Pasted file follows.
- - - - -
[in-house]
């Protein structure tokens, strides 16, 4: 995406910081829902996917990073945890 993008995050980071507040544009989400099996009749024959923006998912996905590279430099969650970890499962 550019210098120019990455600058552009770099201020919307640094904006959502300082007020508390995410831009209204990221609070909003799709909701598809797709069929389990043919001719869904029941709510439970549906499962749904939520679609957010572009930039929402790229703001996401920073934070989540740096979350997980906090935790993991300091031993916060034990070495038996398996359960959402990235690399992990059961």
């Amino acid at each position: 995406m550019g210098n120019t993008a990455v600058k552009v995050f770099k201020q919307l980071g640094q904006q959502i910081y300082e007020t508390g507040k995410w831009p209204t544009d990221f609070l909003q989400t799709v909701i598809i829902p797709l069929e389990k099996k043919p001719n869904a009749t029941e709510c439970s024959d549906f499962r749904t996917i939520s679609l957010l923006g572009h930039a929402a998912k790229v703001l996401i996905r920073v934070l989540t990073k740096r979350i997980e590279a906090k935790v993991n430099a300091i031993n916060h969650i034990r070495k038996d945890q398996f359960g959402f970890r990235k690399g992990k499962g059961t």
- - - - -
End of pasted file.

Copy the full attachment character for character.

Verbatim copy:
[in-house]
């Protein structure tokens, strides 16, 4: 995406910081829902996917990073945890 993008995050980071507040544009989400099996009749024959923006998912996905590279430099969650970890499962 550019210098120019990455600058552009770099201020919307640094904006959502300082007020508390995410831009209204990221609070909003799709909701598809797709069929389990043919001719869904029941709510439970549906499962749904939520679609957010572009930039929402790229703001996401920073934070989540740096979350997980906090935790993991300091031993916060034990070495038996398996359960959402990235690399992990059961």
């Amino acid at each position: 995406m550019g210098n120019t993008a990455v600058k552009v995050f770099k201020q919307l980071g640094q904006q959502i910081y300082e007020t508390g507040k995410w831009p209204t544009d990221f609070l909003q989400t799709v909701i598809i829902p797709l069929e389990k099996k043919p001719n869904a009749t029941e709510c439970s024959d549906f499962r749904t996917i939520s679609l957010l923006g572009h930039a929402a998912k790229v703001l996401i996905r920073v934070l989540t990073k740096r979350i997980e590279a906090k935790v993991n430099a300091i031993n916060h969650i034990r070495k038996d945890q398996f359960g959402f970890r990235k690399g992990k499962g059961t």